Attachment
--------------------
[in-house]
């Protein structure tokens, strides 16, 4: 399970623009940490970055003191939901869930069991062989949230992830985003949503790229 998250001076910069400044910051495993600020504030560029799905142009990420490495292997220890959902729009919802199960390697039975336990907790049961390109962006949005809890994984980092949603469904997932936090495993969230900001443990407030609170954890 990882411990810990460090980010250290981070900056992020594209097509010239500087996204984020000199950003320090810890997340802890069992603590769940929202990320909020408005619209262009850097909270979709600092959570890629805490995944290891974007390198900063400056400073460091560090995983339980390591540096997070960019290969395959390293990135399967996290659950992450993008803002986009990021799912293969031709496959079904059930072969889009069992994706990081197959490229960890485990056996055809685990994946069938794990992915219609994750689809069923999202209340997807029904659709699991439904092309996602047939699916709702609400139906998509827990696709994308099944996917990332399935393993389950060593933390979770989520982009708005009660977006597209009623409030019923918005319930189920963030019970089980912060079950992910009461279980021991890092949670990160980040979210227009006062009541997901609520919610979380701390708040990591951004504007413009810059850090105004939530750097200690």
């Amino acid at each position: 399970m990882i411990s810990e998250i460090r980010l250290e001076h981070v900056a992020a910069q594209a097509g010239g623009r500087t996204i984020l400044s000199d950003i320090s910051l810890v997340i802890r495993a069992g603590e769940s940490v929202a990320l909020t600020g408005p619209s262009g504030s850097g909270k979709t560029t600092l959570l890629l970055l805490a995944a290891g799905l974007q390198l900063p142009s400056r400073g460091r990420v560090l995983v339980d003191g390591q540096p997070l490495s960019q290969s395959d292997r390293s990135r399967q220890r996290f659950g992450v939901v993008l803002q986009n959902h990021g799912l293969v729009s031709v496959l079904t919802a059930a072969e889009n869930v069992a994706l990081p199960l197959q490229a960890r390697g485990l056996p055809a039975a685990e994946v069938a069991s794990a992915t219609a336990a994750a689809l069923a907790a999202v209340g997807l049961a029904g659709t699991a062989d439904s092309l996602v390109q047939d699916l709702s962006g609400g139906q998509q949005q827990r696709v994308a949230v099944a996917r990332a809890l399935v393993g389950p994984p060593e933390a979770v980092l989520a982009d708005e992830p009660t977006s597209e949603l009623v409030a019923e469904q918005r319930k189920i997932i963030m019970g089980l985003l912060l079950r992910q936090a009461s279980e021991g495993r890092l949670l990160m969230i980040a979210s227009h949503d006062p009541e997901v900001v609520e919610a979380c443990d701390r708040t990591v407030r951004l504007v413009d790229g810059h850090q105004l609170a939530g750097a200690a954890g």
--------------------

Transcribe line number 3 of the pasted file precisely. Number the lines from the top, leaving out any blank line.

């Amino acid at each position: 399970m990882i411990s810990e998250i460090r980010l250290e001076h981070v900056a992020a910069q594209a097509g010239g623009r500087t996204i984020l400044s000199d950003i320090s910051l810890v997340i802890r495993a069992g603590e769940s940490v929202a990320l909020t600020g408005p619209s262009g504030s850097g909270k979709t560029t600092l959570l890629l970055l805490a995944a290891g799905l974007q390198l900063p142009s400056r400073g460091r990420v560090l995983v339980d003191g390591q540096p997070l490495s960019q290969s395959d292997r390293s990135r399967q220890r996290f659950g992450v939901v993008l803002q986009n959902h990021g799912l293969v729009s031709v496959l079904t919802a059930a072969e889009n869930v069992a994706l990081p199960l197959q490229a960890r390697g485990l056996p055809a039975a685990e994946v069938a069991s794990a992915t219609a336990a994750a689809l069923a907790a999202v209340g997807l049961a029904g659709t699991a062989d439904s092309l996602v390109q047939d699916l709702s962006g609400g139906q998509q949005q827990r696709v994308a949230v099944a996917r990332a809890l399935v393993g389950p994984p060593e933390a979770v980092l989520a982009d708005e992830p009660t977006s597209e949603l009623v409030a019923e469904q918005r319930k189920i997932i963030m019970g089980l985003l912060l079950r992910q936090a009461s279980e021991g495993r890092l949670l990160m969230i980040a979210s227009h949503d006062p009541e997901v900001v609520e919610a979380c443990d701390r708040t990591v407030r951004l504007v413009d790229g810059h850090q105004l609170a939530g750097a200690a954890g």